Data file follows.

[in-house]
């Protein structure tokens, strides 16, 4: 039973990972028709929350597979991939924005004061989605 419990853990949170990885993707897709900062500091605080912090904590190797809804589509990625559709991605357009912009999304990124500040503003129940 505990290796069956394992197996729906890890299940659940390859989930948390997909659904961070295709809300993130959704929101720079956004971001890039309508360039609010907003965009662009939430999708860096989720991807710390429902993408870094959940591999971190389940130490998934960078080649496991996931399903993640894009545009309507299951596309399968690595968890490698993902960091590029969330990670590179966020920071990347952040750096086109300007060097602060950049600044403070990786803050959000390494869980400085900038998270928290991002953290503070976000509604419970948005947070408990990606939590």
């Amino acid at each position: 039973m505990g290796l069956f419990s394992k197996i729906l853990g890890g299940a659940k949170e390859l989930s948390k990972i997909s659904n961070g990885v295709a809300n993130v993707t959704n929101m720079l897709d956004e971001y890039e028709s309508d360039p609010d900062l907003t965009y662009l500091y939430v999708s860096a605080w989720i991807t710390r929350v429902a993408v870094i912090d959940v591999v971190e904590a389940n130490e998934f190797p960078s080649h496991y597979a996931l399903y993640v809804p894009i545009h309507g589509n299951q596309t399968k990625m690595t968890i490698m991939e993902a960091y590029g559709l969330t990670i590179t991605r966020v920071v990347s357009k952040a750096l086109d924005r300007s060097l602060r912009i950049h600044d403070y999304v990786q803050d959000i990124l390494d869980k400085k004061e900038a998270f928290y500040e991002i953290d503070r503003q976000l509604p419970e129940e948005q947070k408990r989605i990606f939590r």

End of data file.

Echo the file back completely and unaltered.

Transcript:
[in-house]
């Protein structure tokens, strides 16, 4: 039973990972028709929350597979991939924005004061989605 419990853990949170990885993707897709900062500091605080912090904590190797809804589509990625559709991605357009912009999304990124500040503003129940 505990290796069956394992197996729906890890299940659940390859989930948390997909659904961070295709809300993130959704929101720079956004971001890039309508360039609010907003965009662009939430999708860096989720991807710390429902993408870094959940591999971190389940130490998934960078080649496991996931399903993640894009545009309507299951596309399968690595968890490698993902960091590029969330990670590179966020920071990347952040750096086109300007060097602060950049600044403070990786803050959000390494869980400085900038998270928290991002953290503070976000509604419970948005947070408990990606939590």
């Amino acid at each position: 039973m505990g290796l069956f419990s394992k197996i729906l853990g890890g299940a659940k949170e390859l989930s948390k990972i997909s659904n961070g990885v295709a809300n993130v993707t959704n929101m720079l897709d956004e971001y890039e028709s309508d360039p609010d900062l907003t965009y662009l500091y939430v999708s860096a605080w989720i991807t710390r929350v429902a993408v870094i912090d959940v591999v971190e904590a389940n130490e998934f190797p960078s080649h496991y597979a996931l399903y993640v809804p894009i545009h309507g589509n299951q596309t399968k990625m690595t968890i490698m991939e993902a960091y590029g559709l969330t990670i590179t991605r966020v920071v990347s357009k952040a750096l086109d924005r300007s060097l602060r912009i950049h600044d403070y999304v990786q803050d959000i990124l390494d869980k400085k004061e900038a998270f928290y500040e991002i953290d503070r503003q976000l509604p419970e129940e948005q947070k408990r989605i990606f939590r």